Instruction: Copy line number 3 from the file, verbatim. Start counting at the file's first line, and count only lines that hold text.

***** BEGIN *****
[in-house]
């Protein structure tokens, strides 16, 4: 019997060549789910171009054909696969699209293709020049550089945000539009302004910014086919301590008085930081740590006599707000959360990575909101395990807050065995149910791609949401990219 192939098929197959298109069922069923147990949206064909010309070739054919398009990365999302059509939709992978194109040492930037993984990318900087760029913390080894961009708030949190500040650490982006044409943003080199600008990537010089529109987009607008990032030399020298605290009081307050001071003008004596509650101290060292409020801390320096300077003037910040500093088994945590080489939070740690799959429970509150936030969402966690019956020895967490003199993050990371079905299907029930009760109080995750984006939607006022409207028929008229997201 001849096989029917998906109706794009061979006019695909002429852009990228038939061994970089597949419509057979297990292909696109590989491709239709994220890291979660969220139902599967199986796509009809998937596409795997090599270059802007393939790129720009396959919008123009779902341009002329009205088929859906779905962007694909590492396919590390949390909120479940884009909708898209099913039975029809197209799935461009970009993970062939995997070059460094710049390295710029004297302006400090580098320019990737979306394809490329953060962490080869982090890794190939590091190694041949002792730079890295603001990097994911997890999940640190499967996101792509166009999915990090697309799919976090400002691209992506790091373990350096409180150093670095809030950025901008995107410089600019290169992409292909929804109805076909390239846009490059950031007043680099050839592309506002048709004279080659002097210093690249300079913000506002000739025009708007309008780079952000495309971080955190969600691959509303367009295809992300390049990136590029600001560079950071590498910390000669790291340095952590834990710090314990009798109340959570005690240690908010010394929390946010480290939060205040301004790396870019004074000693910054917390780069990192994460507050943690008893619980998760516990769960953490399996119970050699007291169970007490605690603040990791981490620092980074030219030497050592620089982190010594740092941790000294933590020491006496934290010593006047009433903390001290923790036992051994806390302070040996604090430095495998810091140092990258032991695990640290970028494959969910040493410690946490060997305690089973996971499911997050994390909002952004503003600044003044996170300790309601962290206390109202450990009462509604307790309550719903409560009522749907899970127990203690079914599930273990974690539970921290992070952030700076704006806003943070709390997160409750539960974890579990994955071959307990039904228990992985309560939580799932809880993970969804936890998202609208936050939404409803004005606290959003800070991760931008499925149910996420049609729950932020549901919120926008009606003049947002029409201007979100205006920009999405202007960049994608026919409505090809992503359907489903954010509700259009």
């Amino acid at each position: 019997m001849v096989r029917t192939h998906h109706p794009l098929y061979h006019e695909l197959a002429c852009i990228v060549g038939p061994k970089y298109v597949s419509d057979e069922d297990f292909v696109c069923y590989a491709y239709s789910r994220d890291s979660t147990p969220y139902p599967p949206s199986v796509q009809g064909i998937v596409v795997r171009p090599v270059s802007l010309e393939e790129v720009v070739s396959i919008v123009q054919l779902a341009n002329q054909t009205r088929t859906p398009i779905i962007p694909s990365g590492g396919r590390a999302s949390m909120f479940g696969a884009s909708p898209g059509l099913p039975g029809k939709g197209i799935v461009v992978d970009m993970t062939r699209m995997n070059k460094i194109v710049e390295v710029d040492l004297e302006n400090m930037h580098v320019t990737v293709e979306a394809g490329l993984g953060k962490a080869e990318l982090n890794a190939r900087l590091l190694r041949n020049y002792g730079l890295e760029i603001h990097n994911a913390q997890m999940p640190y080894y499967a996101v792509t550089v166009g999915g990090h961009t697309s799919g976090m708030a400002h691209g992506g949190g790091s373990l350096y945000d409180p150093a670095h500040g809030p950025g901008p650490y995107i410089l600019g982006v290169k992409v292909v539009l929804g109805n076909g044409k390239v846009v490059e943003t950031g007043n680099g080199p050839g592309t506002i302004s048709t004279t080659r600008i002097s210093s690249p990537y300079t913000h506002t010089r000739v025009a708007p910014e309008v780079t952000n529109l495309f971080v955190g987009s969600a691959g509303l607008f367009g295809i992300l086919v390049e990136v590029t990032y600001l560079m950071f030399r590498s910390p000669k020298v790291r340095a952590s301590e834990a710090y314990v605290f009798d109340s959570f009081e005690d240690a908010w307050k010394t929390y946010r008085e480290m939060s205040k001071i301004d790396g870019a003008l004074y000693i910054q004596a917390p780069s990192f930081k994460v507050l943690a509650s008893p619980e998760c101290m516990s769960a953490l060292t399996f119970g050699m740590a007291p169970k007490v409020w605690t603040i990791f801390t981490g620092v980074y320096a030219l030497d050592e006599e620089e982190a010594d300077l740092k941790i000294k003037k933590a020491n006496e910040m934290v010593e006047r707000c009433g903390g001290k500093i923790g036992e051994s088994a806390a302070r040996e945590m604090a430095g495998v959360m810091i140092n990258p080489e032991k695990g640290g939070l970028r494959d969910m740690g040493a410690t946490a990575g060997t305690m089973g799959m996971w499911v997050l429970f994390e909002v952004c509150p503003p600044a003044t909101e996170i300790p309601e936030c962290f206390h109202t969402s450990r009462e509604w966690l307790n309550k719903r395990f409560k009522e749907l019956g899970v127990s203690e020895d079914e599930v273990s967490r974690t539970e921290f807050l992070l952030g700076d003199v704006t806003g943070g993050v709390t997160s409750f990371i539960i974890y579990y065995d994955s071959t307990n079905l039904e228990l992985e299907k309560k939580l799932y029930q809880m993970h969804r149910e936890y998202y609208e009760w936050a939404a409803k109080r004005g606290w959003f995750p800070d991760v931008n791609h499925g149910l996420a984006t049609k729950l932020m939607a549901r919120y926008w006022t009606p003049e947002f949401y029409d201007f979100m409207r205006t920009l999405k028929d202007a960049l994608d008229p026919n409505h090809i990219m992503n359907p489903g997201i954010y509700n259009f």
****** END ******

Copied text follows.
């Amino acid at each position: 019997m001849v096989r029917t192939h998906h109706p794009l098929y061979h006019e695909l197959a002429c852009i990228v060549g038939p061994k970089y298109v597949s419509d057979e069922d297990f292909v696109c069923y590989a491709y239709s789910r994220d890291s979660t147990p969220y139902p599967p949206s199986v796509q009809g064909i998937v596409v795997r171009p090599v270059s802007l010309e393939e790129v720009v070739s396959i919008v123009q054919l779902a341009n002329q054909t009205r088929t859906p398009i779905i962007p694909s990365g590492g396919r590390a999302s949390m909120f479940g696969a884009s909708p898209g059509l099913p039975g029809k939709g197209i799935v461009v992978d970009m993970t062939r699209m995997n070059k460094i194109v710049e390295v710029d040492l004297e302006n400090m930037h580098v320019t990737v293709e979306a394809g490329l993984g953060k962490a080869e990318l982090n890794a190939r900087l590091l190694r041949n020049y002792g730079l890295e760029i603001h990097n994911a913390q997890m999940p640190y080894y499967a996101v792509t550089v166009g999915g990090h961009t697309s799919g976090m708030a400002h691209g992506g949190g790091s373990l350096y945000d409180p150093a670095h500040g809030p950025g901008p650490y995107i410089l600019g982006v290169k992409v292909v539009l929804g109805n076909g044409k390239v846009v490059e943003t950031g007043n680099g080199p050839g592309t506002i302004s048709t004279t080659r600008i002097s210093s690249p990537y300079t913000h506002t010089r000739v025009a708007p910014e309008v780079t952000n529109l495309f971080v955190g987009s969600a691959g509303l607008f367009g295809i992300l086919v390049e990136v590029t990032y600001l560079m950071f030399r590498s910390p000669k020298v790291r340095a952590s301590e834990a710090y314990v605290f009798d109340s959570f009081e005690d240690a908010w307050k010394t929390y946010r008085e480290m939060s205040k001071i301004d790396g870019a003008l004074y000693i910054q004596a917390p780069s990192f930081k994460v507050l943690a509650s008893p619980e998760c101290m516990s769960a953490l060292t399996f119970g050699m740590a007291p169970k007490v409020w605690t603040i990791f801390t981490g620092v980074y320096a030219l030497d050592e006599e620089e982190a010594d300077l740092k941790i000294k003037k933590a020491n006496e910040m934290v010593e006047r707000c009433g903390g001290k500093i923790g036992e051994s088994a806390a302070r040996e945590m604090a430095g495998v959360m810091i140092n990258p080489e032991k695990g640290g939070l970028r494959d969910m740690g040493a410690t946490a990575g060997t305690m089973g799959m996971w499911v997050l429970f994390e909002v952004c509150p503003p600044a003044t909101e996170i300790p309601e936030c962290f206390h109202t969402s450990r009462e509604w966690l307790n309550k719903r395990f409560k009522e749907l019956g899970v127990s203690e020895d079914e599930v273990s967490r974690t539970e921290f807050l992070l952030g700076d003199v704006t806003g943070g993050v709390t997160s409750f990371i539960i974890y579990y065995d994955s071959t307990n079905l039904e228990l992985e299907k309560k939580l799932y029930q809880m993970h969804r149910e936890y998202y609208e009760w936050a939404a409803k109080r004005g606290w959003f995750p800070d991760v931008n791609h499925g149910l996420a984006t049609k729950l932020m939607a549901r919120y926008w006022t009606p003049e947002f949401y029409d201007f979100m409207r205006t920009l999405k028929d202007a960049l994608d008229p026919n409505h090809i990219m992503n359907p489903g997201i954010y509700n259009f």